Self-driving vehicles are touted as being the solution to dangerous auto accidents. The theory goes that these vehicles reduce the risk of human error, which in turn will greatly decrease how many accidents occur. Despite these claims, many people are not yet comfortable with the concept of automated vehicles.
One major issue is liability in the event of an accident. Because this technology is new, legal precedent is still being set when drivers are involved in accidents with automated vehicles. This guide delves into a few of the basics regarding liability and automation.
Types of Self-Driving Vehicles
Self-driving vehicles are actually separated into different levels, which include:
- Level 0 – These vehicles have some automated features, such as automated braking in emergencies, but no driver automation.
- Level 1 – Automated features can regulate the speed or steering of the vehicle, but not at the same time. Adaptive cruise control is a type of level 1 automation.
- Level 2 – Automated features can regulate speed and steering at the same time, but only in select conditions. For instance, the vehicle can have two automated features running at the same time when driving under a specific speed.
- Level 3 – Level 3 vehicles can take control of driving and monitor surrounding conditions but require the assistance of a human driver in situations where the vehicle can’t operate on its own.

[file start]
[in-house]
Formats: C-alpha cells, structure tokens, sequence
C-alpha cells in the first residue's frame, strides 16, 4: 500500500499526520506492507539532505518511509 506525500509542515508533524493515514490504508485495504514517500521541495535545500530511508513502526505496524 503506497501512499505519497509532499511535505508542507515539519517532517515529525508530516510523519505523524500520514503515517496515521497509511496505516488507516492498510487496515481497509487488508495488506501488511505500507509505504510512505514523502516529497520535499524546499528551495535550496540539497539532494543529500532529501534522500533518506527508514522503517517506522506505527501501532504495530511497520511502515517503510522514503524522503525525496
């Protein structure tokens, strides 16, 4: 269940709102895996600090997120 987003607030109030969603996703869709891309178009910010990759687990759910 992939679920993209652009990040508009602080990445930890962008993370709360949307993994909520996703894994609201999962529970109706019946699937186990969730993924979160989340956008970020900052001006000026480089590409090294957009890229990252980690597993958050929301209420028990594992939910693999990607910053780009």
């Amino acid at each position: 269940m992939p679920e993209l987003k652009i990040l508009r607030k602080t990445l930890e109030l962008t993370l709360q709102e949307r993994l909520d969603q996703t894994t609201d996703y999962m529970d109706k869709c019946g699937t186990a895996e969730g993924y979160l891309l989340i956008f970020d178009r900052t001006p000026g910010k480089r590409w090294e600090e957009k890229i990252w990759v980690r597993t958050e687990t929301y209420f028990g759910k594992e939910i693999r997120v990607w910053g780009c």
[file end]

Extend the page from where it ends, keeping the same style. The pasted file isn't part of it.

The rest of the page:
- Level 4 – These vehicles are fully capable of operating on their own. In case a hazardous situation is detected, the vehicle stops on its own instead of requiring help from a human driver.
- Level 5 – Level 5 vehicles are considered fully automated and equipped to drive in all situations, regardless of surrounding conditions.
How Liability Issues Are Being Addressed
In traditional auto accidents, the negligent driver is considered the cause of what occurred. As a result, the injured driver will pursue that person to recoup medical costs and lost wages. When a person is riding in an automated vehicle, the situation becomes murkier from a legal perspective.
If the person in the self-driving vehicle is negligent in some way, such as by not taking over the controls when prompted by the car, the driver will likely still be to blame. However, if the accident results from a mechanical issue, such as the vehicle not being able to recognize an object in its path using its internal sensors, then the problem could potentially be considered a manufacturing defect. In this case, the injured party may need to pursue the manufacturer of the vehicle, as opposed to the driver.
When you have questions about a car accident in Albuquerque, Hinkle Law Offices is here to provide answers. When it comes to auto collisions, we’ll meticulously review your case to ensure the best possible guidance. We also have experience with other types of personal injury cases to help you pursue the settlement you deserve.